But the most crucial step in preparation for Phase I will be practising mock tests. I opted for Oliveboard mocks for phase 1. I particularly like the kind of analysis they provide regarding your attempt and scoring pattern after each mock test. Initially, it would be difficult to adhere to time limits decided by you for each section as you might not be able to solve the target number of questions. But don’t worry, as you keep practising you will achieve the desired accuracy. For this, you must attempt at least 10-15 mock tests before appearing for phase 1.

Note:

A very important factor that decides your marks in Phase I is your decision to leave a question if it takes a long time to solve. Many times the question will be very simple but involve long calculations. It is better to skip such a question at the first instance and come back to them if time permits rather than clinging onto it thinking ‘how can I not attempt such a simple question. Remember that apart from the subject knowledge, your time management skills play a key role in the Phase I paper.

This planning worked well for me and I could clear Phase 1 with flying colours. I am sharing my mark sheet along with my section-wise attempt for your reference.


II. MY FINAL SCORES

1. My attempt in Paper 1 was as follows:

  1. GA – 51
  2. Reasoning – 35
  3. English – 30
  4. QA – 14

2. My marks in Paper 1

Phase 1 marks


III. Few Important Points for all the Aspirants

  • I would like to clarify that each year, candidates from diverse backgrounds crack this examination. It includes Chartered Accountants, finance students from renowned institutions, civil services aspirants, professionals already working in government as well as private financial institutions/ banks, those working in the corporate sector/ IT, journalists, and fresh graduates to name a few. So, do not, at any stage of the examination, consider yourself as an underdog. You have equal chances of getting selected as any other candidate has.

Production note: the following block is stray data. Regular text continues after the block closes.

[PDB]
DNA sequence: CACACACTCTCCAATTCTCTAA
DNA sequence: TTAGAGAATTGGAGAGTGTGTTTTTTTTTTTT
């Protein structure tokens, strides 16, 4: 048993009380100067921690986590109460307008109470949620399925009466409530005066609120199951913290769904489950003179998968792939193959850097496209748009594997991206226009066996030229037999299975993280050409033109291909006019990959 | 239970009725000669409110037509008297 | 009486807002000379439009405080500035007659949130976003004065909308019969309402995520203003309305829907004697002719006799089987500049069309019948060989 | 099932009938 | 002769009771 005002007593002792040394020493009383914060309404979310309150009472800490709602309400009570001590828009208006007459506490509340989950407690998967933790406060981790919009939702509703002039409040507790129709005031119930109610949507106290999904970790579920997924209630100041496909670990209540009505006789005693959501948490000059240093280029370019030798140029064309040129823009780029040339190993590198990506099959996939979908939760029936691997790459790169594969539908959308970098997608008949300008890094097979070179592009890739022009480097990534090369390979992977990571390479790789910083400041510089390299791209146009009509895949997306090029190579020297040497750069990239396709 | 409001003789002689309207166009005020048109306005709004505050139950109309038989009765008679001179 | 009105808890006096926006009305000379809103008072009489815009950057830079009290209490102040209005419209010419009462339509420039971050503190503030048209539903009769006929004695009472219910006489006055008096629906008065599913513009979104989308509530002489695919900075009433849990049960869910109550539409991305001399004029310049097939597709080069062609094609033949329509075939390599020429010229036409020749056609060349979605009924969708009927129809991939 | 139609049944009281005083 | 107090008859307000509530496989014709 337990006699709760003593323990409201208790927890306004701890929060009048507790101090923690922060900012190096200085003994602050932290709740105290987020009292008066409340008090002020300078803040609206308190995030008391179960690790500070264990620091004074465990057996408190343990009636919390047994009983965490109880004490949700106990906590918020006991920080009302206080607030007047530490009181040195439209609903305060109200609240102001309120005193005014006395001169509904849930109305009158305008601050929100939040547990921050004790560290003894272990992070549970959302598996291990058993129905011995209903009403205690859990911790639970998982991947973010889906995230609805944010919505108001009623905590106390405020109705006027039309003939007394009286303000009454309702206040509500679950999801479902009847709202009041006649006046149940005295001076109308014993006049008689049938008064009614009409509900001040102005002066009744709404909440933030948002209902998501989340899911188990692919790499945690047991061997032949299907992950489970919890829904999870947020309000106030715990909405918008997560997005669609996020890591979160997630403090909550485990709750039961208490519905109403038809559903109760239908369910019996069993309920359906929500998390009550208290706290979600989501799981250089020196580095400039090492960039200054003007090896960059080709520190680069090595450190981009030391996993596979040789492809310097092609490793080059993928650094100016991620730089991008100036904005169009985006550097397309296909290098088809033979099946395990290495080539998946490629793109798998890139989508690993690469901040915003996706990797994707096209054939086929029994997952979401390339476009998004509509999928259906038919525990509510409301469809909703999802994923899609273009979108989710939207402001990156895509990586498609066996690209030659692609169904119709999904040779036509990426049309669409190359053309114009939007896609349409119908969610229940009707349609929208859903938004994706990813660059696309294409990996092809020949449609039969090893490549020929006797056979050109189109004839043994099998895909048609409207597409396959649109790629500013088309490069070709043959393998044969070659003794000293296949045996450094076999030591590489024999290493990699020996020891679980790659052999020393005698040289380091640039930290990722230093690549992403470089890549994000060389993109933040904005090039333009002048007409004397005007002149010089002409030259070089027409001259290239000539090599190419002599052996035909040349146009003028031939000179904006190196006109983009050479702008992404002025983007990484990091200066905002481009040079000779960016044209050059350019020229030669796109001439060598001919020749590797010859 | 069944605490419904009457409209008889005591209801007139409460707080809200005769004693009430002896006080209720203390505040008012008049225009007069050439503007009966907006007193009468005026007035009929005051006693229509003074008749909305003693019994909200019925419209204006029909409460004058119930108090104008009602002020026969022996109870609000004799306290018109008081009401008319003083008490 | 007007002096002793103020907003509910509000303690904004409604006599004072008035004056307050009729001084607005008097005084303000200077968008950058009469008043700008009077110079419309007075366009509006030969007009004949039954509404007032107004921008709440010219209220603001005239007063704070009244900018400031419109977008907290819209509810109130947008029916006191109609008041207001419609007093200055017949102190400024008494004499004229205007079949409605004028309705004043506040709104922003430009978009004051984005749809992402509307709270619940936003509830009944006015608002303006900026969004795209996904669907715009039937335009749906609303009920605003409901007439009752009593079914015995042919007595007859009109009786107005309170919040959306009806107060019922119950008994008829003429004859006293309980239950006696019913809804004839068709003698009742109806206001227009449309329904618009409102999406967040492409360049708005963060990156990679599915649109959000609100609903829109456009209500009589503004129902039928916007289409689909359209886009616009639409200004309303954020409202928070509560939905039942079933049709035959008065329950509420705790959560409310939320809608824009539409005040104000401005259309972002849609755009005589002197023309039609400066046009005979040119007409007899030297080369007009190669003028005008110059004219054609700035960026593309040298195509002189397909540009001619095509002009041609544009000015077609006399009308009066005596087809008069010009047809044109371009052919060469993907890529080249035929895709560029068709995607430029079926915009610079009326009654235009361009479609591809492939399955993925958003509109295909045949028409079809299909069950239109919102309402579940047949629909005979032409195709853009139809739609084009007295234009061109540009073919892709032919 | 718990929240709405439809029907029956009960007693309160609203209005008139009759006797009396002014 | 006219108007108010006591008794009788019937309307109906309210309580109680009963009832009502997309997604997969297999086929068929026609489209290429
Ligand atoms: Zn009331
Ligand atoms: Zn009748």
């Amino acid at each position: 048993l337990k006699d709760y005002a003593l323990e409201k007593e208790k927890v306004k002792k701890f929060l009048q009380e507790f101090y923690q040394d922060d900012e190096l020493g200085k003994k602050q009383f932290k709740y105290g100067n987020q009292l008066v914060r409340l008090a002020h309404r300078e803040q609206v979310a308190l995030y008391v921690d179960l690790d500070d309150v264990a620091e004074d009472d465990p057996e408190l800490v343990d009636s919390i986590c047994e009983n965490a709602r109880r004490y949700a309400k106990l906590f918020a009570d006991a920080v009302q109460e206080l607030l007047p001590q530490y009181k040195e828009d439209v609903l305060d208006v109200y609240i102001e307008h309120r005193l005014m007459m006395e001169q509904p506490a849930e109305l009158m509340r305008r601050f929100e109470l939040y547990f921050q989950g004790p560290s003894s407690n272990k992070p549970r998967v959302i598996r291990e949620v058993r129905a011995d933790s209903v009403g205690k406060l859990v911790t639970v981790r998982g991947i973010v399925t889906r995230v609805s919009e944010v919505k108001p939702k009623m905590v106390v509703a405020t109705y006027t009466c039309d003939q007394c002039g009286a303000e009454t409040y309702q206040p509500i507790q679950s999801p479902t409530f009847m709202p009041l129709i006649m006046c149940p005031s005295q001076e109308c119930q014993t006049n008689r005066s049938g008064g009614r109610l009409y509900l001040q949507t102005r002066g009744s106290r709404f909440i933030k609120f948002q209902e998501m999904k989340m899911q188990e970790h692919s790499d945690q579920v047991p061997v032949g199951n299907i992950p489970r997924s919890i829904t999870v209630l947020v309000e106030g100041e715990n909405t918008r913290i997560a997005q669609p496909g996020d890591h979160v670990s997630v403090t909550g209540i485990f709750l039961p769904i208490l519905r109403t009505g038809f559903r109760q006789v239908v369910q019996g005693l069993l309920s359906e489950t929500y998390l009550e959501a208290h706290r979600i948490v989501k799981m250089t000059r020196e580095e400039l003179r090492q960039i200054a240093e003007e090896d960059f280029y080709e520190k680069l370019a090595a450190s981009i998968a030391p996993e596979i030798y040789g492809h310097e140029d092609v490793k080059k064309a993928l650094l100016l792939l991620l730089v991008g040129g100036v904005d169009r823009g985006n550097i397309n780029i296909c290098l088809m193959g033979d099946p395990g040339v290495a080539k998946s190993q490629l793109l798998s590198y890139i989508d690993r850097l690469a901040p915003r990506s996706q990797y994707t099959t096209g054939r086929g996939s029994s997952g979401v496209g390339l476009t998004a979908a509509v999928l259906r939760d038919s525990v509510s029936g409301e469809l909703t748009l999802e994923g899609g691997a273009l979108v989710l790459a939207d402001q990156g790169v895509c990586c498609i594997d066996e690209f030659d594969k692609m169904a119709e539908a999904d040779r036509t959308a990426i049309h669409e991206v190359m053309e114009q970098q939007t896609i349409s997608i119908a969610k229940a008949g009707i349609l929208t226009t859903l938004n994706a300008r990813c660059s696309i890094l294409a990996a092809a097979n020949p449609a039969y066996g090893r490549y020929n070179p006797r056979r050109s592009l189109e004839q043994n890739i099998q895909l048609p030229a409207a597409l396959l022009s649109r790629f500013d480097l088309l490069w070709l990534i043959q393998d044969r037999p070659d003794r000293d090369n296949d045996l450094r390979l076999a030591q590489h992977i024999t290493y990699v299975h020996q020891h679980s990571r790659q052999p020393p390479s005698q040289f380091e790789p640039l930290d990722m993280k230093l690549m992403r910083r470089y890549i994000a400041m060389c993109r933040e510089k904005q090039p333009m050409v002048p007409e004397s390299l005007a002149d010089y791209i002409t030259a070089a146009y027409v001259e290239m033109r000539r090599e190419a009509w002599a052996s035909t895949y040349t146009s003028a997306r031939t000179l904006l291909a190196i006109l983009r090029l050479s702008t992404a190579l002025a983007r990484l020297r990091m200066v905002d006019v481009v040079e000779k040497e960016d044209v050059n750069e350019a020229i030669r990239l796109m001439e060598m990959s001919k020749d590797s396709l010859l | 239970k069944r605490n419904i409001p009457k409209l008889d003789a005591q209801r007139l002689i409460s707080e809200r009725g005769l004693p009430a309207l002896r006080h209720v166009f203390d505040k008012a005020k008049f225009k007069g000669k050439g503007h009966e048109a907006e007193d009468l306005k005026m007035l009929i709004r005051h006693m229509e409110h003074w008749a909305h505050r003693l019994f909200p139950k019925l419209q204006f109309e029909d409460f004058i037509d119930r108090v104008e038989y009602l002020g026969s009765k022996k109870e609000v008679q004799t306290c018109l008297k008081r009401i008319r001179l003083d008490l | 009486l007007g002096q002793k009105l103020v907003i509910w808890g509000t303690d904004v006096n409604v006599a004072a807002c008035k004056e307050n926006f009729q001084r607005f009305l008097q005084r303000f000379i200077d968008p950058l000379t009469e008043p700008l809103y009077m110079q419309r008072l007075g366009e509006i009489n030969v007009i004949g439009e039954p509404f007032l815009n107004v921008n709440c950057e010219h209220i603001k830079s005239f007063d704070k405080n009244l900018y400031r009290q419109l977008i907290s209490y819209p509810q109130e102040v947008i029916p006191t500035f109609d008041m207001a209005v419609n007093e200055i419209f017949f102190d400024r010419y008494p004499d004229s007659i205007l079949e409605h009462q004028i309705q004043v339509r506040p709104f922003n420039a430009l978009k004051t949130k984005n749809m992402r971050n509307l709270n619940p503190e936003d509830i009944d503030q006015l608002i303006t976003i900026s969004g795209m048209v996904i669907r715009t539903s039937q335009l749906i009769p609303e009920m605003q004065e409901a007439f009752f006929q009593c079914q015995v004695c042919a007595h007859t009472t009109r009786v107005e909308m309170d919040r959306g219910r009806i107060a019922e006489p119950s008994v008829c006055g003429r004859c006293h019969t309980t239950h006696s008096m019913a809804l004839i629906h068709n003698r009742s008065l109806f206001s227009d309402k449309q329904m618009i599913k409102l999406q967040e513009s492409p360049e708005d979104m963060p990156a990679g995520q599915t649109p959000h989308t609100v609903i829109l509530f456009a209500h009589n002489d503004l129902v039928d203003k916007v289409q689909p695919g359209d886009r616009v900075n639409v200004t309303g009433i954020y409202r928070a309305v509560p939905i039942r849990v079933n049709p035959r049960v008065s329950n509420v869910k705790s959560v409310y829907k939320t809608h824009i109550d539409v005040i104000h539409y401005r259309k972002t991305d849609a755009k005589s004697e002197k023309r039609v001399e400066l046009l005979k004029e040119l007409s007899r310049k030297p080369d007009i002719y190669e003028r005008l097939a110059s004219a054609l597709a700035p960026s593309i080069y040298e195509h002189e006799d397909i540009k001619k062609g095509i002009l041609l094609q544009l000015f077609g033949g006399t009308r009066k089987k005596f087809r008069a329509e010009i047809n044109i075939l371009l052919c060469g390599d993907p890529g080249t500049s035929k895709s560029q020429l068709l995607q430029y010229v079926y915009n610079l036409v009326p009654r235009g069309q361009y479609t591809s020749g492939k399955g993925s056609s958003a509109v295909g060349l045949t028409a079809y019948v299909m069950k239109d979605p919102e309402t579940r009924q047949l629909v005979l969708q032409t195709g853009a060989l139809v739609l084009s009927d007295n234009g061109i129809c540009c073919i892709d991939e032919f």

• While going through this document, multiple times you may feel that I have stated the obvious. But believe me, there is an enormous difference between ‘knowing the obvious’ and ‘doing the obvious’. It is very few of us who not only ‘know’ but also ‘do’ the obvious and that is what makes the difference.
  • The moment you decide to write the RBI Gr B exam, make sure you join the RBI Gr B preparation threads on various online forums and the ‘RBI Gr B exam guidance’ Facebook page. These will prove to be an important source of information and discussion throughout the preparation.

I would also advise you to dig the internet for a couple of strategies to crack this examination before you start your preparation because smart work is as important as hard work in cracking this examination. However, you should always remember that while these strategies worked for different aspirants at different times, you should not follow them blindly. Read 2-3 strategies and on their basis, formulate your strategy as per your strengths and weaknesses.

Wish you all the best!